GEICO passed Allstate in the third quarter of 2013 to become the second-largest car insurer in the U.S., according to a new SNL Financial report that called the switch a “major shift” in the marketplace among the nation’s top auto insurance companies.
State Farm remained the top personal auto insurer in the U.S., with $8.72 billion in direct written premiums during the third quarter.
A Tight Race Between Allstate, GEICO in Previous Quarters of 2013
SNL said in the report that GEICO was “knocking on its competitor’s door” in the second quarter of the year, with $4.42 billion in direct written premiums against Allstate’s $4.46 billion.
That door opened in the third quarter, and GEICO walked through with $4.89 billion in premiums, compared with Allstate’s $4.65 billion.
In fact, a report from SNL on car insurance premiums in the first quarter showed GEICO had passed Allstate as the second-largest auto insurer for that period, when the gap was a tighter $4.72 billion to $4.53 billion.
But GEICO’s third-quarter figures showed that the car insurer had, for the first time, surpassed Allstate when looking at performance for the past 12 months, with $18.11 billion in direct written premiums going back a year, compared to Allstate’s $17.97 billion over that same period, according to the SNL Financial report’s authors, Matt Blumenfeld and Raisa Luis.
In SNL Financial’s second-quarter report, Allstate held only a “very narrow edge” on GEICO in prior 12-month figures for direct written premiums, $17.79 billion compared to $17.62 billion.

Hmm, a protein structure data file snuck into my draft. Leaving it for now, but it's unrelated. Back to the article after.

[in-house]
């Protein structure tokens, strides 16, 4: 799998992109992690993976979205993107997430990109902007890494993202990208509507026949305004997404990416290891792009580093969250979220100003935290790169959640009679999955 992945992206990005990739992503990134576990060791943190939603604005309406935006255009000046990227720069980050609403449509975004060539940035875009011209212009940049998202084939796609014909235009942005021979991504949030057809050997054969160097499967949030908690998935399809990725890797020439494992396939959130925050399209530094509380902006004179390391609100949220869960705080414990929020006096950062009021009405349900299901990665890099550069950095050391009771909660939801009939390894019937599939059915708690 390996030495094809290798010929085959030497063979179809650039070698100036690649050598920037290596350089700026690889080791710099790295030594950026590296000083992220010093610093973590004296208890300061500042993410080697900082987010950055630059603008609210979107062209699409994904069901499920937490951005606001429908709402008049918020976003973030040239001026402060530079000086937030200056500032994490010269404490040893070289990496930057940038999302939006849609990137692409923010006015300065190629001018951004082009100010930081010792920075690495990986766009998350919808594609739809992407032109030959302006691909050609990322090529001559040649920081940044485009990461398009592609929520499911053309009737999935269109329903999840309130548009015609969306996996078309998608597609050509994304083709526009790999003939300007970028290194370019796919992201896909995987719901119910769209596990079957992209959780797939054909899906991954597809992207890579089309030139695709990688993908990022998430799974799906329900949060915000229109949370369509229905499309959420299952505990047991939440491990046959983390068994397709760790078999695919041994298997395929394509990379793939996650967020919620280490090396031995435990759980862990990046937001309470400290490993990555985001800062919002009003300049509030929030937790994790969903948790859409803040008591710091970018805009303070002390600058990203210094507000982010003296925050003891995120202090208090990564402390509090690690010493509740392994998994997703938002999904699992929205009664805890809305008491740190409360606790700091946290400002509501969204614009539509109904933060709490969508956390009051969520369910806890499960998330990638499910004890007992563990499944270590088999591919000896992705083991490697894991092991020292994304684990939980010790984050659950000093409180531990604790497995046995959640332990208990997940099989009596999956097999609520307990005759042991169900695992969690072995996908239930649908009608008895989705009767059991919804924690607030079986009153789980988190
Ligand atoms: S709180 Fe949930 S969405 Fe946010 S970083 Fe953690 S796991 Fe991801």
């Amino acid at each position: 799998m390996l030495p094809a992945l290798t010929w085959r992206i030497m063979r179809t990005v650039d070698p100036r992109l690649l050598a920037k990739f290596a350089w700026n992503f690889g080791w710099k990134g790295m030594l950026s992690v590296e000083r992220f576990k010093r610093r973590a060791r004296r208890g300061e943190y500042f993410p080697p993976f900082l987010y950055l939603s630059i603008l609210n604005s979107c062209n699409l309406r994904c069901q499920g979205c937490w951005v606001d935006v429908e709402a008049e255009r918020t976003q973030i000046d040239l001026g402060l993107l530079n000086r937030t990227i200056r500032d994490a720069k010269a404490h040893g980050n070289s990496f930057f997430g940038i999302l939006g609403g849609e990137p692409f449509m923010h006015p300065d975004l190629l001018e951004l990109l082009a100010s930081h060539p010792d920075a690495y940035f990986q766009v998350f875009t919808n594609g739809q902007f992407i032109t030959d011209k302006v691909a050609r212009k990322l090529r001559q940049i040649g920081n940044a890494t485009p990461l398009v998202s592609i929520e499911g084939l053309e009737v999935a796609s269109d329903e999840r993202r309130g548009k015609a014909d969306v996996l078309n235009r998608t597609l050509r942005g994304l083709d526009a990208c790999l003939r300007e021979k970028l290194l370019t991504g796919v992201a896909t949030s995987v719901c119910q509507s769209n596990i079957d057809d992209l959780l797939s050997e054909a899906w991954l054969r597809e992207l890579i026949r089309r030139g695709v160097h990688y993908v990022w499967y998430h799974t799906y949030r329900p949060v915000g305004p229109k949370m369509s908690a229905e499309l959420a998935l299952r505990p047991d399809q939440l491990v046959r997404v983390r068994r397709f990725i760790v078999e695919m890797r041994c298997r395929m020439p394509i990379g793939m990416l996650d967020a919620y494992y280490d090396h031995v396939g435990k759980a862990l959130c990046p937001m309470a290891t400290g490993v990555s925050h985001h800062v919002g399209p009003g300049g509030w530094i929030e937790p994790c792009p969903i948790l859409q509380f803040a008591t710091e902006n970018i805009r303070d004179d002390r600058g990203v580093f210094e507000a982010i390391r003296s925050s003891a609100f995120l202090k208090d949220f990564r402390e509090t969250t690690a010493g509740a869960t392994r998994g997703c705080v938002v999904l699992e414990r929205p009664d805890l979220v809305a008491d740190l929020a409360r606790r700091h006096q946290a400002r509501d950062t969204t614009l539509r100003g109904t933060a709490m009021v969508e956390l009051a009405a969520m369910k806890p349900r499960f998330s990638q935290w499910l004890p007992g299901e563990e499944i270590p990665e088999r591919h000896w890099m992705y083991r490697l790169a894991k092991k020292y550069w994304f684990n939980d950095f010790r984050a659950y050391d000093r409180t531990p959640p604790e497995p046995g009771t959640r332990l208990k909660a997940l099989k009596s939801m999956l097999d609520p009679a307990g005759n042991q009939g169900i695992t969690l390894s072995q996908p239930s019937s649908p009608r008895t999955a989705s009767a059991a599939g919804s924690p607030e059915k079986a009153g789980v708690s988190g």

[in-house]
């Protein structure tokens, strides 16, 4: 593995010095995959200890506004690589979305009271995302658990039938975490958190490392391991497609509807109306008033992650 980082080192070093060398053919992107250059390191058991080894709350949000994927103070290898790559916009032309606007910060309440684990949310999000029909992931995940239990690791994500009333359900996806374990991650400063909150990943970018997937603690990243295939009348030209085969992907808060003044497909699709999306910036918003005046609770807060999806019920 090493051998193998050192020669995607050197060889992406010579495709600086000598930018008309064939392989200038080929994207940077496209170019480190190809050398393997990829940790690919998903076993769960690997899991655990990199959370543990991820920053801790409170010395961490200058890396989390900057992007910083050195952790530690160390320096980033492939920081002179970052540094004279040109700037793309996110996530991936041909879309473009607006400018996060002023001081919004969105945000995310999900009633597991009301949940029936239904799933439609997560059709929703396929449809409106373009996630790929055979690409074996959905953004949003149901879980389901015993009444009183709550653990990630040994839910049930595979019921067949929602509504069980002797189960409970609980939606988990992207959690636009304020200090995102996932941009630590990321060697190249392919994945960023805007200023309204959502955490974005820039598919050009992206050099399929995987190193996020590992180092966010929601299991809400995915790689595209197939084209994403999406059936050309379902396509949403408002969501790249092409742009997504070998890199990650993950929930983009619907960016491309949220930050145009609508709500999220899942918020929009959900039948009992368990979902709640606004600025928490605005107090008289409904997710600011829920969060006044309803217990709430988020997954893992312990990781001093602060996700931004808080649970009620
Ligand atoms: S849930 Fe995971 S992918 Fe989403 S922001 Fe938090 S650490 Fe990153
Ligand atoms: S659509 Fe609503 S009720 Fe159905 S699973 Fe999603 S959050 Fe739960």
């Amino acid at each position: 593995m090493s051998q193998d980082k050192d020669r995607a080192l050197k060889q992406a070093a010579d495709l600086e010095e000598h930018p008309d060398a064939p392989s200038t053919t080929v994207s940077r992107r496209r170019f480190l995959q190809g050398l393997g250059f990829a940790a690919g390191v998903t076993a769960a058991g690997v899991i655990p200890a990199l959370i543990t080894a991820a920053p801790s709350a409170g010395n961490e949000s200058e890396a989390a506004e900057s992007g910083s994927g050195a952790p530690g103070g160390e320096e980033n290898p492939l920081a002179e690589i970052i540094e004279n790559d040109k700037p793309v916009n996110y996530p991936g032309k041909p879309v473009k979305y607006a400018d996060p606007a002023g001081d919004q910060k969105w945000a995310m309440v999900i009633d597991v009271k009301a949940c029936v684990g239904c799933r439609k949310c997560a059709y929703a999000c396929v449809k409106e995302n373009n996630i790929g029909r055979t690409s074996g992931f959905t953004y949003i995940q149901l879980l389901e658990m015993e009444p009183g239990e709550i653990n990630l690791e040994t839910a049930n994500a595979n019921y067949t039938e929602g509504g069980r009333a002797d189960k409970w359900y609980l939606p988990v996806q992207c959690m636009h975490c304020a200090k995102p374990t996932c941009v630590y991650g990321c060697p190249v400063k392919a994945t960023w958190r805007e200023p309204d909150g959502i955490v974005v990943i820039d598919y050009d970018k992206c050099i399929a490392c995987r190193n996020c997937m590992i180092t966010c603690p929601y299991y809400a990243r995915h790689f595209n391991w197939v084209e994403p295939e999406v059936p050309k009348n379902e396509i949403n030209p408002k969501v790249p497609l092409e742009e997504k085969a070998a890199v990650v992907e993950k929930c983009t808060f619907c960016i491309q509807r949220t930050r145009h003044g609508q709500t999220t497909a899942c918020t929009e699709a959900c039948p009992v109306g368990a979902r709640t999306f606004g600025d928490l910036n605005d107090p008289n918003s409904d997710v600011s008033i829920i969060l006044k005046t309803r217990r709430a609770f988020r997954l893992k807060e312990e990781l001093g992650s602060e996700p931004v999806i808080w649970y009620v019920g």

After ‘Shift,’ Expectations of New Ads, ‘Different Magnitude of Growth’
SNL Financial spotlighted Allstate and GEICO in October as “the highest-profile market share race.” The long-running, tight margin between the two companies made the shift in rankings during the third quarter somewhat unsurprising.
“GEICO’s ascension to the second spot was expected,” said SNL.
The financial services firm’s report also said that Meyer Shields, an analyst for Keefe Bruyette & Woods, had predicted the switch occurring “by late 2013 or early 2014” and now foresees GEICO starting a marketing campaign that takes advantage of previous advertisements in which the car insurer “frequently referenced its third-place position.”
Shields said that “GEICO will be sure to tout its new position,” according to the report.
A summer report from SNL showed that GEICO outspent all other auto insurers in advertising expenditures in 2012.
SNL said in its latest premiums report that Allstate would not “directly comment on the [third-quarter] shift,” instead providing a statement in which the car insurer said its “strategy is to provide a broad set of competitively differentiated products to the four consumer segments of the insurance market, not to focus solely on one product line.
According to SNL, Allstate’s direct written premiums among all personal insurance lines from second quarter of 2012 through the second quarter of 2013 was $7 billion higher that GEICO in that period.
According to SNL, Shields said that 2013 has shown Allstate reestablishing a “growth mode” as the car insurer seeks its way back to premium levels last seen in late 2009. Months ago, Crain’s Chicago Business reported the development of an Allstate business model that includes heavier promotion of insurance bundling between homeowners and car insurance policies.
However, according to SNL, Shields said that “even if Allstate reignites growth, I think we’re talking a different magnitude of growth.”